Pikestaff Press (Robert D. Sutherland, the local editor and publisher) and Reynard is a local judge. His poems, not surprisingly, contain justice and compassion in equal measure.
And, probably not quite by coincidence, as producer Bruce Bergethon pays attention to these things, a poem from the book, "Juvenile Day," aired on WGLT Poetry Radio today. Yes, I had a "driveway moment," or rather a parking place moment, behind Babbitt's Books, on my way to work this morning. "Juvenile Day" is about juvenile court, and I've always liked this one for its handling, legally, and here, poetically, of "fault" and "responsibility."
To quote a few stanzas:
Wherefore, I find it is not your fault,
Danny, that you have Post-Traumatic
Stress Disorder, Oppositional Defiant
Disorder, and R-O Bi-Polar illness.
Or that you are under the influence
of Depakote 500 mg, Zoloft 200 mg,
and Seroquel 40 mg. But it is
your responsibility not to swallow
shampoo or thumbtacks, not to run
away, steal gas, shoplift matches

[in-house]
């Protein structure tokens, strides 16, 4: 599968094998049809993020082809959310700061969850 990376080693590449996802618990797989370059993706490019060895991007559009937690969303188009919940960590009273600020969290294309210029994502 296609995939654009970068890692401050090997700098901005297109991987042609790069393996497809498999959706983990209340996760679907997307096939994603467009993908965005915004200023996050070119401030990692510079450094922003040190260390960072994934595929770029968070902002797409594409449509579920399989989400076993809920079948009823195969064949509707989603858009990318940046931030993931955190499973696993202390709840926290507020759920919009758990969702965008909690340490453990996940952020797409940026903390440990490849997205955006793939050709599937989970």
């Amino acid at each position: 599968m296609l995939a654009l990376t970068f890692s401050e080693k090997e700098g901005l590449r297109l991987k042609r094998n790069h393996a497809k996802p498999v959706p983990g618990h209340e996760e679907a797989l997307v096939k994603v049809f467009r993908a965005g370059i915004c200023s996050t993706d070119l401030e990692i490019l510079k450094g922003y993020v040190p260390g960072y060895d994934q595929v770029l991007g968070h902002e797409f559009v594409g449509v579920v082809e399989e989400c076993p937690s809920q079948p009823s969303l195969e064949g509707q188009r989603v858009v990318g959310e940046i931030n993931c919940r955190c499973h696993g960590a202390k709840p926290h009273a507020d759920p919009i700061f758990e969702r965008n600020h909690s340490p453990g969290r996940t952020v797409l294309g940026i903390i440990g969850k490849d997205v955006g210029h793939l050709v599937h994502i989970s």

from Dollar General, and not to knife
your neighbor or your nurse during
the manic phase of your moon....
That's it, isn't it? Some things are not our fault, but some things are still our responsibility. A good judge knows the difference.
In Charley's chapbook, Heart Break is a small town in "a pear-shaped state, the name of which is regularly mispronounced by its own citizens." But it is also a place to live in compassion and in tolerance, a place to learn acceptance, or a place to make important changes or die. Some people die in Heart Break. Some live and learn. Some move, or are moved. And that's the utility of heartbreak.
Image = album cover, Kanye West; if you want to preview "Welcome to Heartbreak," click Amazon here.
Open Letter to Marc Maron (Day 19)
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